Garden sheds are common target for thieves and vandals. Not only are they often filled with garden tools and valuable equipment, but they’re often less secure than the house. What’s more, the tools inside your garden shed can often be used by burglars to help break them break into the house. This means keeping your shed secure is far more important than most people expect – an insecure shed can cost you far more than you think.
We’ve asked our security experts for their top tips on shed security, so read on to learn how to stop thieves in their tracks.
1. Choose the Location Carefully
Ideally, your shed should be positioned so that it cannot be seen from the street, but not so out of sight that you cannot see it from the house. If it does end up being targeted by a thief, then you don’t want them to be able to do it unseen.
2. Anchor the Shed
If your shed is on the small side, a thief could lift one side up to gain access to your belongings. To prevent this from happening, anchor your shed to the ground. Consider using L brackets, screws and rawl plugs, or placing breeze blocks inside to make it too heavy to lift. You could even attach the shed to a wall. This will also prevent your shed from blowing away on windy days.
3. Replace the Door Hinge
Your shed’s door hinge is one of its weak points. They are usually attached with short screws and easily unscrewed or forced off. You can toughen them up by replacing the screws with nuts and bolts and supergluing the nut to the bolt on the inside of the door.
This should deter criminals from trying to prise the door off your shed.
4. Improve the Lock
The lock that your shed comes with will be basic and easily bypassed. A hasp and a strong padlock will be a more secure and relatively inexpensive way to upgrade the security of your shed. While you’ll want the best lock for your shed, you don’t want to make it look like you’ve got something to hide, so it would be risky to attach several padlocks at once.
Closed shackle padlocks like these protect your shed being broken into with bolt cutters and saws because they only have a small section of the shackle unprotected.
5. Obscure Windows
If you shed has windows, thieves will be able to see whether your shed is worth breaking into. If they see something that’s valuable, they are more likely to break in. Windows are also a weak point in the shed’s security, allowing a criminal to easily gain access by breaking the glass or frame.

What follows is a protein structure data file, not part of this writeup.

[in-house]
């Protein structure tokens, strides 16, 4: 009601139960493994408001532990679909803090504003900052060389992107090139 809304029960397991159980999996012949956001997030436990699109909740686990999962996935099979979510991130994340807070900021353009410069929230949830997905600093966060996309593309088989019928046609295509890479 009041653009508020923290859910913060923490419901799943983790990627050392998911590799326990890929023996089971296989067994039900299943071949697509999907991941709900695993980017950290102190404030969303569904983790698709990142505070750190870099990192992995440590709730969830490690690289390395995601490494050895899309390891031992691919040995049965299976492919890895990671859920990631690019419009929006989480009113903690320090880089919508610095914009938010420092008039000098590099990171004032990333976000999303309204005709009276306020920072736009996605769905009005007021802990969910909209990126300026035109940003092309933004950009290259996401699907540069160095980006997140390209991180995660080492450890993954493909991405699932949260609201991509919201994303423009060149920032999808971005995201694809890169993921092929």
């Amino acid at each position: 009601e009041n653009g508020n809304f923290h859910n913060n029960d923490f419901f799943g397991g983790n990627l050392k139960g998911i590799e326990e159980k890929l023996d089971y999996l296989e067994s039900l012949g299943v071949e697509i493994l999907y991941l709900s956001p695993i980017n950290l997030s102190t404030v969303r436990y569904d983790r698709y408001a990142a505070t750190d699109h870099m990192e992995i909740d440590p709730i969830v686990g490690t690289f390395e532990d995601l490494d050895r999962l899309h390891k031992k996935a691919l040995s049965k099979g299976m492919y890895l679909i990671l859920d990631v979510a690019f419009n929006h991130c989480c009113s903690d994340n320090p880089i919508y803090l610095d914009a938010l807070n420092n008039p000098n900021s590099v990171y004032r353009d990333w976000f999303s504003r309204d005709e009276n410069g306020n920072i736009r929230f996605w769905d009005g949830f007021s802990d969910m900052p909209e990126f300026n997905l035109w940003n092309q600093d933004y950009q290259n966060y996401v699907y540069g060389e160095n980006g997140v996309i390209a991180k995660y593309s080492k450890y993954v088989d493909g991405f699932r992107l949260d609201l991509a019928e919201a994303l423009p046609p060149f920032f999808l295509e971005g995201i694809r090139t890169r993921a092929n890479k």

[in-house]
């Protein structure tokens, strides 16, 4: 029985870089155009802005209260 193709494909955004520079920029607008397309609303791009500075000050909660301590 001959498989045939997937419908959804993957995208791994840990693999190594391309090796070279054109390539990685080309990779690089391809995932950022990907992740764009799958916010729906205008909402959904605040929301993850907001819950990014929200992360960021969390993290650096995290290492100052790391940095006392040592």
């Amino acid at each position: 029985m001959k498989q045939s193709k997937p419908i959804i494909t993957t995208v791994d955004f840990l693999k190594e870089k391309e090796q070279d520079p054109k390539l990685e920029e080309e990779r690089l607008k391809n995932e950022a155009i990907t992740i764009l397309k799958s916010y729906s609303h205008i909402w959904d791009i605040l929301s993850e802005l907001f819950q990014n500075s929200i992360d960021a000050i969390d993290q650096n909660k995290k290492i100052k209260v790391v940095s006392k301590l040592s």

If your shed is purely used for storage, then you don’t need windows at all and you can block them out completely. You can do this with stick-on, opaque security sheets that have the added bonus of preventing glass shattering, or with a glass-frosting spray.
If you work in your shed and you need the light, consider blinds or curtains, ensuring that they are fully closed when you’re not there.
6. Fit an Alarm
Even with the above precautions in place, a burglar will still be able to break in if they’re wise to your efforts and have the right tools. That’s why fitting an alarm to scare them off is our next tip to a secure shed. Place a motion sensor in the corner of the shed, along with a door sensor, and a siren will sound whenever an intruder is detected.
This ERA Valiant Alarm is wireless, which makes it perfect for the shed as it doesn’t need to be connected to the mains. This means that expensive garden equipment like lawnmowers, hedge-trimmers and family belongings like bikes or sports gear will have another layer of protection.
7. Put Tools Away at Night
Leaving tools out is bad for your property’s security. Not only does it look like you don’t care about your belongings, but the tools could be used to break in to your shed or even your home. Try organising your shed with a peg board and hooks and storage shelves. This way, keeping tools tidy will be quick and easy!
8. Use a Site Box for Smaller Items
While you might have done everything possible to prevent a burglar getting into your shed, there may be times when you’re unlucky and you forget to lock the door behind you.
In this case, you can help prevent a burglar from seeing your valuables by storing them using a site box, keeping your tools out of sight and less likely to be stolen.
9. Lock Large Items Together
On a similar note, if you lock large items together using a bike lock, you can make it awkward for thieves to make off with your belongings. Lock your lawnmower, your bike and your leaf blower together and your burglar will have a hefty, potentially fiddly job on their hands that could put them off altogether.
10. Mark Your Belongings
If all of the above precautions are in place then the likelihood of a burglar stealing your belongings is really quite slim. However, should the unthinkable happen, you can improve the chances of being reunited with your possessions by marking them with a security system. This could be something as simple as a UV pen, or a number of more advanced marking systems. Be sure to register your items with immobilise.com, which will help the police to reunite you with your stolen belongings.